But those apart from Jesus will not see our love for one another and our gospel unity in the midst of our differences without being exposed to our shared life as a church. (I’m not primarily referring to your church services but to the informal moments of friendship). So, find ways to bring them into your community.
When they come around, edify and minister to your church family like you would if your non-Christian friends were not there. Just be you. Don’t put on a show. Be edifying. Love one another. They will see something noticeably different from what they’re used to. They’ll witness a heavenly love. They’ll get a little taste of the powerful effects of the gospel. No other community on earth shares life like the Christian church.
If you have had meaningful conversations with your (now) friend and introduced him to your community, he has probably heard the gospel already, at least in small ways. He has probably heard a few sentences here and there about Jesus — his life, death, and resurrection — and what he means for you or your church family.
At some point, sooner than later, we need to clearly explain the gospel to others and call them to respond. What is the gospel? You might tell the story slightly different than me, but if you don’t know how to tell it, you can read how I explain the good news to non-Christians. Whatever approach you use, choose one concise way to share the core message of the gospel.
Around this time you can offer to read the Bible with them, which will open up more gospel conversations.
If they have understood the gospel, call them to trust in Jesus Christ and turn from their sin. Faith comes by hearing the message about Christ (Romans 10:17). The flip side of faith in Jesus is repentance — abandoning faith in ourselves, our sin, our righteousness, our old way of pursuing life and happiness.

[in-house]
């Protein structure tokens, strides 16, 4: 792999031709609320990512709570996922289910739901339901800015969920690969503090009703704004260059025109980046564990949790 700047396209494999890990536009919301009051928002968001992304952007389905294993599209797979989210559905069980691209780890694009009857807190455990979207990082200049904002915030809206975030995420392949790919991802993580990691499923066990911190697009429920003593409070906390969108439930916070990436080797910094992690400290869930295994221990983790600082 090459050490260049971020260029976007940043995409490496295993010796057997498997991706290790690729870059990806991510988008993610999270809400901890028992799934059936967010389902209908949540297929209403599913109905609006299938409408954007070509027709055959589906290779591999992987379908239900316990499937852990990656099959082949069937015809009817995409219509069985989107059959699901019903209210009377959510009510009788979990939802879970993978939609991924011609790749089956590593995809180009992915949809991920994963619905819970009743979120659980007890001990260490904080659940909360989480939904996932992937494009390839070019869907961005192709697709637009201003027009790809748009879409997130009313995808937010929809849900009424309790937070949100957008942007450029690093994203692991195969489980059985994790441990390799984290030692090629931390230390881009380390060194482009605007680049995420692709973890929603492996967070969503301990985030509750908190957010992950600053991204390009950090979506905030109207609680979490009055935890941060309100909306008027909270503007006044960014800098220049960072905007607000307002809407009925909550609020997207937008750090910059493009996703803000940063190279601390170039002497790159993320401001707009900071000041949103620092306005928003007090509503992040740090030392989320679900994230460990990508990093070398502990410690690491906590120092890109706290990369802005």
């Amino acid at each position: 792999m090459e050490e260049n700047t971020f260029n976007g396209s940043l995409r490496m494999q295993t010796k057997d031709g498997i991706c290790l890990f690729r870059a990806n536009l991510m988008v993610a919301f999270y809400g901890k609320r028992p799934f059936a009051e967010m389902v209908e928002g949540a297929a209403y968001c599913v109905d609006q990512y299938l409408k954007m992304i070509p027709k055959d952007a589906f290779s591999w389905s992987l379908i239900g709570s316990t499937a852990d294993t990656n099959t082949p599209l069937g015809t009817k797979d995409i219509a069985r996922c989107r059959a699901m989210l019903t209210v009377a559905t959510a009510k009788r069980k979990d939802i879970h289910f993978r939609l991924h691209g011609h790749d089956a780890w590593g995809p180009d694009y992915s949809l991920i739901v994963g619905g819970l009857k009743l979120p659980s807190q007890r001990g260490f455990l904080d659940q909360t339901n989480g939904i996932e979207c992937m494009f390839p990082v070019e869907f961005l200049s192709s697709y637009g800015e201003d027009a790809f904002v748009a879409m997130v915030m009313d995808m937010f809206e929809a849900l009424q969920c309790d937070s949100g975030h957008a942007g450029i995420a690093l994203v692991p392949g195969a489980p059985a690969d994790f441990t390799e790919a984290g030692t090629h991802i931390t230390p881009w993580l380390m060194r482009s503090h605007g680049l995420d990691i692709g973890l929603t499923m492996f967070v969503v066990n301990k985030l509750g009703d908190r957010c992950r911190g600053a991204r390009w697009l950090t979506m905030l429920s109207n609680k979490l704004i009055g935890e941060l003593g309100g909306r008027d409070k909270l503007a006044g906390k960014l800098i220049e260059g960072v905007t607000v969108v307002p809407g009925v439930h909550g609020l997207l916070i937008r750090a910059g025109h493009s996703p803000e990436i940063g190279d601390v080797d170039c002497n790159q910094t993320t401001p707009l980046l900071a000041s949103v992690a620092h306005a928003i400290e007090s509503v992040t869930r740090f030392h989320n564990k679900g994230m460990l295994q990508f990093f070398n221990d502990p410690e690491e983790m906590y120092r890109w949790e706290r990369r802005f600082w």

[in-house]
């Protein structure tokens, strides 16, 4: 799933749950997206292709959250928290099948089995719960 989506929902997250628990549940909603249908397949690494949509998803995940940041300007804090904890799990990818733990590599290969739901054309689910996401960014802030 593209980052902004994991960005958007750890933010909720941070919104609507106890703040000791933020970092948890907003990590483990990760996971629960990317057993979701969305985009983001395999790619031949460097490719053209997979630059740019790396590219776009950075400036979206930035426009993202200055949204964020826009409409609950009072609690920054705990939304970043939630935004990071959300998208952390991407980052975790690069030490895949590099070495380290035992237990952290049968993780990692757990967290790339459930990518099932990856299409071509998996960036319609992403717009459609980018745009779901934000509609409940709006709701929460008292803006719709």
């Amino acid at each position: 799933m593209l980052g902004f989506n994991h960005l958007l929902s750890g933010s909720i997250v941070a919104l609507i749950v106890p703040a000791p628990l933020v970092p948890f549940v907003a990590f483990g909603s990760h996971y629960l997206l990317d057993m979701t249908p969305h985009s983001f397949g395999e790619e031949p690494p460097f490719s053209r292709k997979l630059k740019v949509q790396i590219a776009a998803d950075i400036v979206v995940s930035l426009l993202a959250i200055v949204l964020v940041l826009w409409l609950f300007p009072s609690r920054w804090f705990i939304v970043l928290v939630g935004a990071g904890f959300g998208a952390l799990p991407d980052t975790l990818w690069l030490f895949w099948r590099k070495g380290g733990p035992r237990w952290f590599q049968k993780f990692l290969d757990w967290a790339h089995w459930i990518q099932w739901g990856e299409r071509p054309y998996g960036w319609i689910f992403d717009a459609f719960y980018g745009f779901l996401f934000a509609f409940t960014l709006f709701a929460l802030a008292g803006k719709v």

When someone repents from selfishness and sin and trusts in Jesus, he is converted. So, tell him to call on the name of the Lord (Romans 10:13). If converted, he has been transferred from the domain of darkness to the kingdom of the Son (Colossians 1:13). He is a new Christian.
Jesus never wants our faith in him to stay private. Truly trusting and following Jesus will be public. It’s made public initially through baptism (Matthew 28:19; Acts 2:38–41) and formally committing ourselves to Jesus Christ’s body, the church.
So, help the new Christian go public by joining a gospel church through baptism, and to stay public through active church membership (expressed regularly in the Lord’s Supper).
If the person is a committed member, you need to help him grow in conviction about what the Bible teaches and in character (how he lives). Teach him the Bible and theology (2 Timothy 3:16–17). Most of all, continue to proclaim Christ to him. The apostle Paul proclaimed Jesus by warning and teaching people with all wisdom, laboring and striving for their joy with God’s divine strength (Colossians 1:28–29).
Continuing to disciple the convert with the Bible and theology will strengthen his conviction. Rebuke and correct him. Teach him to obey everything Christ commands (Matthew 28:20). Teach him to rebuke, correct, and restore you, as well. These interactions will strengthen his character as he kills sin and loves God more and more in practical, everyday decisions.
Growth in Bible knowledge and personal holiness is never enough. We must (and get to) serve others. Jesus tells us to go make disciples. So, teach him to go and help others move to the right.
Train him to contact, converse, invite into community, share the gospel, convert, commit, and grow others in the church and in the neighborhood. He will train others to go do the same. The more he does that, the more he moves to the right into Christlike love and maturity. And the more he matures, the more the church is moved to the right — and the more lost people are moved into the church.
You probably know different people all along this path. Name them. Try to determine where they are in this process and where they need to move next. Encourage them toward maturity. Pray for them to move to the right. Invest yourself in helping them. Make a difference where you live by moving your church somewhere new.